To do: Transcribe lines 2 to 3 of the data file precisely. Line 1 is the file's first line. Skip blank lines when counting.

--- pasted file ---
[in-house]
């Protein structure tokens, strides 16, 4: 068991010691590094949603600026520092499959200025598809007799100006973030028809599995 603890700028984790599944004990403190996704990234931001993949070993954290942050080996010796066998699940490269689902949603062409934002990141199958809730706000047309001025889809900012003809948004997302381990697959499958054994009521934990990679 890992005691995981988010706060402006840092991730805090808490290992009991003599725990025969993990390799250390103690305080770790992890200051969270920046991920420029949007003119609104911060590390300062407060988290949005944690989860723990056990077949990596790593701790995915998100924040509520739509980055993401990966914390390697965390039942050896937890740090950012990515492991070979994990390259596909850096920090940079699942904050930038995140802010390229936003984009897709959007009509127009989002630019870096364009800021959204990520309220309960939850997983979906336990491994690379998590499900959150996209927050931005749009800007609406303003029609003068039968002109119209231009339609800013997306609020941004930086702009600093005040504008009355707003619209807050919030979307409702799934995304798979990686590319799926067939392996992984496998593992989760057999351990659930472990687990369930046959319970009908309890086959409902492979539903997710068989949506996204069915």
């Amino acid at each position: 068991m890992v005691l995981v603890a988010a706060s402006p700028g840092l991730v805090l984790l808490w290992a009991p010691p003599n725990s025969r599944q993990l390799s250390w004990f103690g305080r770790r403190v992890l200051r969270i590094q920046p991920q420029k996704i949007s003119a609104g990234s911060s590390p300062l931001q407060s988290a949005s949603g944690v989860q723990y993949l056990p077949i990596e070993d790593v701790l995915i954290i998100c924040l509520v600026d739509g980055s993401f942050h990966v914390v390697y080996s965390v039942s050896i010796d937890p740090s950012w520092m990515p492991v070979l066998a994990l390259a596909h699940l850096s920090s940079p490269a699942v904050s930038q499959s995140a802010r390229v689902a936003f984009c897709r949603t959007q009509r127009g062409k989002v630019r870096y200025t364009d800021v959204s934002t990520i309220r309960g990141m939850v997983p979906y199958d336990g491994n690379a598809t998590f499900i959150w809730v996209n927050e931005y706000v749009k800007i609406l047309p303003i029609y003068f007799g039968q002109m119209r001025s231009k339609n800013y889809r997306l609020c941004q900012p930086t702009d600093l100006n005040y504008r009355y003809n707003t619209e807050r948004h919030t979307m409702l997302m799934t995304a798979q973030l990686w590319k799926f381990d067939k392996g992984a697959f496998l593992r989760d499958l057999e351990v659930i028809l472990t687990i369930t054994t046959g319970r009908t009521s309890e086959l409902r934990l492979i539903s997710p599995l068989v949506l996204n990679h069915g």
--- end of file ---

């Protein structure tokens, strides 16, 4: 068991010691590094949603600026520092499959200025598809007799100006973030028809599995 603890700028984790599944004990403190996704990234931001993949070993954290942050080996010796066998699940490269689902949603062409934002990141199958809730706000047309001025889809900012003809948004997302381990697959499958054994009521934990990679 890992005691995981988010706060402006840092991730805090808490290992009991003599725990025969993990390799250390103690305080770790992890200051969270920046991920420029949007003119609104911060590390300062407060988290949005944690989860723990056990077949990596790593701790995915998100924040509520739509980055993401990966914390390697965390039942050896937890740090950012990515492991070979994990390259596909850096920090940079699942904050930038995140802010390229936003984009897709959007009509127009989002630019870096364009800021959204990520309220309960939850997983979906336990491994690379998590499900959150996209927050931005749009800007609406303003029609003068039968002109119209231009339609800013997306609020941004930086702009600093005040504008009355707003619209807050919030979307409702799934995304798979990686590319799926067939392996992984496998593992989760057999351990659930472990687990369930046959319970009908309890086959409902492979539903997710068989949506996204069915």
């Amino acid at each position: 068991m890992v005691l995981v603890a988010a706060s402006p700028g840092l991730v805090l984790l808490w290992a009991p010691p003599n725990s025969r599944q993990l390799s250390w004990f103690g305080r770790r403190v992890l200051r969270i590094q920046p991920q420029k996704i949007s003119a609104g990234s911060s590390p300062l931001q407060s988290a949005s949603g944690v989860q723990y993949l056990p077949i990596e070993d790593v701790l995915i954290i998100c924040l509520v600026d739509g980055s993401f942050h990966v914390v390697y080996s965390v039942s050896i010796d937890p740090s950012w520092m990515p492991v070979l066998a994990l390259a596909h699940l850096s920090s940079p490269a699942v904050s930038q499959s995140a802010r390229v689902a936003f984009c897709r949603t959007q009509r127009g062409k989002v630019r870096y200025t364009d800021v959204s934002t990520i309220r309960g990141m939850v997983p979906y199958d336990g491994n690379a598809t998590f499900i959150w809730v996209n927050e931005y706000v749009k800007i609406l047309p303003i029609y003068f007799g039968q002109m119209r001025s231009k339609n800013y889809r997306l609020c941004q900012p930086t702009d600093l100006n005040y504008r009355y003809n707003t619209e807050r948004h919030t979307m409702l997302m799934t995304a798979q973030l990686w590319k799926f381990d067939k392996g992984a697959f496998l593992r989760d499958l057999e351990v659930i028809l472990t687990i369930t054994t046959g319970r009908t009521s309890e086959l409902r934990l492979i539903s997710p599995l068989v949506l996204n990679h069915g």